Fear can stop you from doing everything. It will stop you from crossing a bridge, jumping off a diving board, riding a rollercoaster, starting a business and now I’ve found out, it will even stop you from ‘healing’.
Without going through something like this it’s really hard to explain what it’s like. It’s such a rollercoaster ride of emotions from the extreme highs to low lows that I never thought were even possible. There are questions with no answers and some answers that don’t even have questions.
What I’ve realized is that fear was stopping me from doing that one thing I was trying to achieve the most – healing.
I was scared to heal because it meant that I had to acknowledge a number of things that would cause me internal pain and the fear of that pain was stopping the healing process in its tracks.
First and foremost I had to acknowledge that Ryder is no longer physically here. This of course is the hardest of all and I still flip back and forth on this. I had to sit there and say it out loud in order to start the healing process. This makes it real but there are still times when I think to myself, did this really happen?
Then there comes the acknowledgement that it’s going to hurt, that no matter what, it will hurt and will make me cry and that the crying might get less frequent (might not) but it will always hurt which to me was a very scary thought.
Next is admitting to myself that everything I’m feeling is completely normal and I’m at exactly the right place for this moment in time. That there isn’t a rule book of how and when you feel this way or that way, just a realization that you’re along for the ride and not driving the bus. Admitting that I can’t decide what, when or how I will feel at any moment in time, that I can be as happy as pie one minute and for no real reason be crying the next. Giving into this ebb and flow rollercoaster ride is not easy at all.
Fearing the feeling of vulnerability when this happens is another one that’s hard to get used to. Leaving myself open to the process is a scary thing. I was scared, and still am, that once the door of grief opened I wouldn’t be able to close it or control it. Nobody wants to be a jibbering wreck 24/7.
Probably one of the hardest things I’ve had to come to terms with is not being able to look at pictures of Ryder. This started about a month ago and it tore me up. I couldn’t figure it out, I felt like I was disrespecting him but then I realized that ‘it is what it is’ and I know that it’s all part of the process. I also know that when I can look at pictures of him again there might be tears but hopefully more smiles. I long for the memories of Ryder to bring me joy instead of sadness. I know it will happen and I know I have no control over when.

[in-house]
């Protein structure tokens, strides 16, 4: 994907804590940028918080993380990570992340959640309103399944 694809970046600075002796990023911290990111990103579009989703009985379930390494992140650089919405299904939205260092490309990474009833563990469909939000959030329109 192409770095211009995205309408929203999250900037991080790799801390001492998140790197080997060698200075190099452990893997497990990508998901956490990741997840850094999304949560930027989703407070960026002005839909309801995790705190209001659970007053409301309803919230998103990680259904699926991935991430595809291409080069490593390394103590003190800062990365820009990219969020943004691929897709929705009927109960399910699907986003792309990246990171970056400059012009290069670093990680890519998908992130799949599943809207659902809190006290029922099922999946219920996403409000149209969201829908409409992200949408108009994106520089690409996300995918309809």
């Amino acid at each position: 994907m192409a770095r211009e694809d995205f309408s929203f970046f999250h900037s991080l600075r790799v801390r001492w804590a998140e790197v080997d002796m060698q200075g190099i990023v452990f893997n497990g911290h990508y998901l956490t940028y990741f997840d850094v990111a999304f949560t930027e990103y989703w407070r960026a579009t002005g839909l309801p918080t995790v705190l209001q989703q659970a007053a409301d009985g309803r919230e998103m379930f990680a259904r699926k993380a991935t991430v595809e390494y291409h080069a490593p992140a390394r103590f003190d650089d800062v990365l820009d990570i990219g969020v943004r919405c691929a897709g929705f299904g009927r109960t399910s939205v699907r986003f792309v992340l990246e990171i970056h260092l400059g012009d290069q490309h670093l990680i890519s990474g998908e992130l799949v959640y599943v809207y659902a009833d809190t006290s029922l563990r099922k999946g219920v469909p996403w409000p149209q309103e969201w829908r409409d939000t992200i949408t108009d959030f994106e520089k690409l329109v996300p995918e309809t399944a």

So today I consider myself open. I am open and accepting that it’s a scary journey ahead of me. I am open to the feelings that come and go, to the pain and the tears that come and go.
I also consider myself lucky that someone walked into my life at a time when I didn’t expect someone to walk in. I know that without this person who has been as solid as a rock, who could have run at the first knowledge of all this but didn’t, has helped me survive the most painful part of my life. Never questioning, but just being there for me every single time. I believe that without angels like this the world would be a harder place to live in.
So as I sit here typing, thinking about the coming holiday season, I am reminded that even though the journey I am on has only just begun, I am blessed to have the strength which allows me to simply carry on regardless.
When someone you love passes there are a series of firsts. This Christmas will be a tough one. It’s a time of year that for me is about family and togetherness, but this year it will be without Ryder here in person. But I know that no matter what, he’s looking down smiling, he’ll be looking after me when I need that injection of strength and all the while shouting:
“See ya soon ya big baboon”
Merry Christmas and a Happy New Year to everyone. For those of you that are still fighting the big fight I’m sending my love and energy your way.
Jimi Brockett: Fundraising activist since 2008
In 2009 my 5 year old son Ryder died because of brain cancer and since then it’s been my mission in life to raise as much money as possible for cancer research so that the doctors and researchers are kept in the labs searching for a cure. I’m so fortunate to be able to impact the lives of others, all the while partnering with some of the most passionate and driven philanthropists on the globe. It is my mission in life to raise as much money as possible for cancer research and I will continue until this devastating disease is no more.